Wanda Stauffer, factory worker

09 Aug
My grandmother, Wanda Stauffer who is now 93 years young. During World War Two, she lived in Middleburgh, New York. In the summer of 1945, she applied for a job at a Beechnut factory for gum 50 miles away. This factory was converted by the U.S. government to produce materials for the war effort with mica. Mica is a kind of rock with electrical properties and during the war, was a key component for radio parts like vacuum tubes and condensers and also for radar. Mrs. Stauffer's job was to shift through piles of mica with her fingers and divide them by weight or thickness.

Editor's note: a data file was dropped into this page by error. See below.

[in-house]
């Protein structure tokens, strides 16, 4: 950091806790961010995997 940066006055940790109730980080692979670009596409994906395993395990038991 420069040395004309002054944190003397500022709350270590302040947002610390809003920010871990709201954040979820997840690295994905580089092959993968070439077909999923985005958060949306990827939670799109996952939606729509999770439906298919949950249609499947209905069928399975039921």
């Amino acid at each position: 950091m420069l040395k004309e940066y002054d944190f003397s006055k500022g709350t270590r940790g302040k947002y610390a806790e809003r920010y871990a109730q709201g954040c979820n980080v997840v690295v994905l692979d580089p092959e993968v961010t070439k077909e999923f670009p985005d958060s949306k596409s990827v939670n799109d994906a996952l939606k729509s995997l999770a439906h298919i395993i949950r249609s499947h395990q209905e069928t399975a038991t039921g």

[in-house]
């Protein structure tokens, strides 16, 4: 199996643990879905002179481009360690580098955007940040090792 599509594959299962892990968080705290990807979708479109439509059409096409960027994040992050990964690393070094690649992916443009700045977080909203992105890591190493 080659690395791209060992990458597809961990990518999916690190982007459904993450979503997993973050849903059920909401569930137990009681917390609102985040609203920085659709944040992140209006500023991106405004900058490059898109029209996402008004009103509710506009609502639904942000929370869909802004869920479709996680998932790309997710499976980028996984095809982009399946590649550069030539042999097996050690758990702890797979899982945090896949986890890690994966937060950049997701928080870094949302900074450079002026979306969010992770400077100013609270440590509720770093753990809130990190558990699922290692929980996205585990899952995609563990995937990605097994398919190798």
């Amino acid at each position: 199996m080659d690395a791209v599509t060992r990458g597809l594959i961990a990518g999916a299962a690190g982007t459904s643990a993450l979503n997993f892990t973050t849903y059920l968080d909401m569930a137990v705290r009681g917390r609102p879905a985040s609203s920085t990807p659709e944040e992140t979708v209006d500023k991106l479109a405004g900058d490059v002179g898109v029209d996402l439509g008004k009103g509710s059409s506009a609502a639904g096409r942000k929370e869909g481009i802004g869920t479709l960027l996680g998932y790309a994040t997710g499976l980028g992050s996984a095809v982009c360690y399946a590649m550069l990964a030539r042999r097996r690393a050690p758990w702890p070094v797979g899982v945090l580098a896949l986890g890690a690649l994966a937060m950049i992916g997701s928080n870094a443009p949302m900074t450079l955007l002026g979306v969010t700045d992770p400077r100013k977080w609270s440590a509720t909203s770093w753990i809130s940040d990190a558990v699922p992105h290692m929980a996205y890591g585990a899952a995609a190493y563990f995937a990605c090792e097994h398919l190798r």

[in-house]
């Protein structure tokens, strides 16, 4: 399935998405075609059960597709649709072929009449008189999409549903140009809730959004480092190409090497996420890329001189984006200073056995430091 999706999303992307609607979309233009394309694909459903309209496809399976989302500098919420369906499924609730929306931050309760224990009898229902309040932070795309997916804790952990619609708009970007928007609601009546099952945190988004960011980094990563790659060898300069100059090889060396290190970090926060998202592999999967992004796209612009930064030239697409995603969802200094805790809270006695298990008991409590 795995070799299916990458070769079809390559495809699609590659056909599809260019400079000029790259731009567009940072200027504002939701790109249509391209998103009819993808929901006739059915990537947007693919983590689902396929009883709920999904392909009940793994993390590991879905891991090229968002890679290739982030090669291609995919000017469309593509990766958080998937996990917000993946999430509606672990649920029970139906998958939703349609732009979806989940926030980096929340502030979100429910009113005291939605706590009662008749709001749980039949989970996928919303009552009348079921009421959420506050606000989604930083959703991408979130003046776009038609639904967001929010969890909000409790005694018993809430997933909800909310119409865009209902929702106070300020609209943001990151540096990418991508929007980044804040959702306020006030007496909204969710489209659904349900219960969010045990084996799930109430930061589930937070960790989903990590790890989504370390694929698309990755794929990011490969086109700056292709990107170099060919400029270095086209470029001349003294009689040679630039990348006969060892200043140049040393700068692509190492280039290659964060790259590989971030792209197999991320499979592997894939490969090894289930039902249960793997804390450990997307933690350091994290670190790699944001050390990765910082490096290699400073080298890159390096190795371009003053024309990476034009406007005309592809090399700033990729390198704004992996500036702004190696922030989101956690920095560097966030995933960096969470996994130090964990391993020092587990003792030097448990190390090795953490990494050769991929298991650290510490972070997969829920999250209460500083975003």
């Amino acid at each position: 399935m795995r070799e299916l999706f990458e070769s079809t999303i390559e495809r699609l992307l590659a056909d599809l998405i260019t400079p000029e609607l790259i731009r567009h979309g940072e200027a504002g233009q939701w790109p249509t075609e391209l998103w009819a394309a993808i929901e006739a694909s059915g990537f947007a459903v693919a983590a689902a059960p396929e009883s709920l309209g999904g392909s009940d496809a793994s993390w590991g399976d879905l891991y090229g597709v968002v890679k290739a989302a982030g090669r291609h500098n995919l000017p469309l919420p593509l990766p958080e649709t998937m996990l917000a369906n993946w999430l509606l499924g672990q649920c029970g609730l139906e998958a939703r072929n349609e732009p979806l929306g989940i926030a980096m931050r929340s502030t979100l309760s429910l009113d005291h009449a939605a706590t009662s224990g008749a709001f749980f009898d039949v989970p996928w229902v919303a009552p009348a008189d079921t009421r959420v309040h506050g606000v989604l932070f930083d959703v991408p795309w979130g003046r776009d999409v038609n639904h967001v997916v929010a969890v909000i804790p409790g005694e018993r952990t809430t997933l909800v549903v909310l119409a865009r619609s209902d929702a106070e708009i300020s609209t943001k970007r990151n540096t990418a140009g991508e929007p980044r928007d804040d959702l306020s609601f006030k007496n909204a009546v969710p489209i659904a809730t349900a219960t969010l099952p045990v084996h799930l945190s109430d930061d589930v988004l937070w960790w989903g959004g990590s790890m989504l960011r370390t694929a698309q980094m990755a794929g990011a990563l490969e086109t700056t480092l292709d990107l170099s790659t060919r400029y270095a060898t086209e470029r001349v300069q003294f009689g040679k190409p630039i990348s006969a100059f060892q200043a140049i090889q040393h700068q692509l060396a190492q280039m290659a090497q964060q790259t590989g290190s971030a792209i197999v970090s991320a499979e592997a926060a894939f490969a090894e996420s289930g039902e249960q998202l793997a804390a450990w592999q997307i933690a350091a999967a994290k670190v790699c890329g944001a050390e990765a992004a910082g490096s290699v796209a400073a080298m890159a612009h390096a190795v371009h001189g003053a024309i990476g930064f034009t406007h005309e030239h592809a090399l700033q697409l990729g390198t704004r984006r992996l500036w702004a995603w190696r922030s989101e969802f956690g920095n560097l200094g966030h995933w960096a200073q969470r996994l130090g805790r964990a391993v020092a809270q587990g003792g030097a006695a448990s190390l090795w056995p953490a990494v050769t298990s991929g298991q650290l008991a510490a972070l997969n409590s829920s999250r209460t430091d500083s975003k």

"Many people and I were driven by bus to the Beechnut factory early in the morning. We had scales for weighing the mica but after a couple weeks working there, I could tell just by picking one up and feeling the thickness of it. I made a few friends while I was there but I was not able to keep in touch with them, after the war ended, the factory was refitted back for gum and we went back to our schools or colleges."

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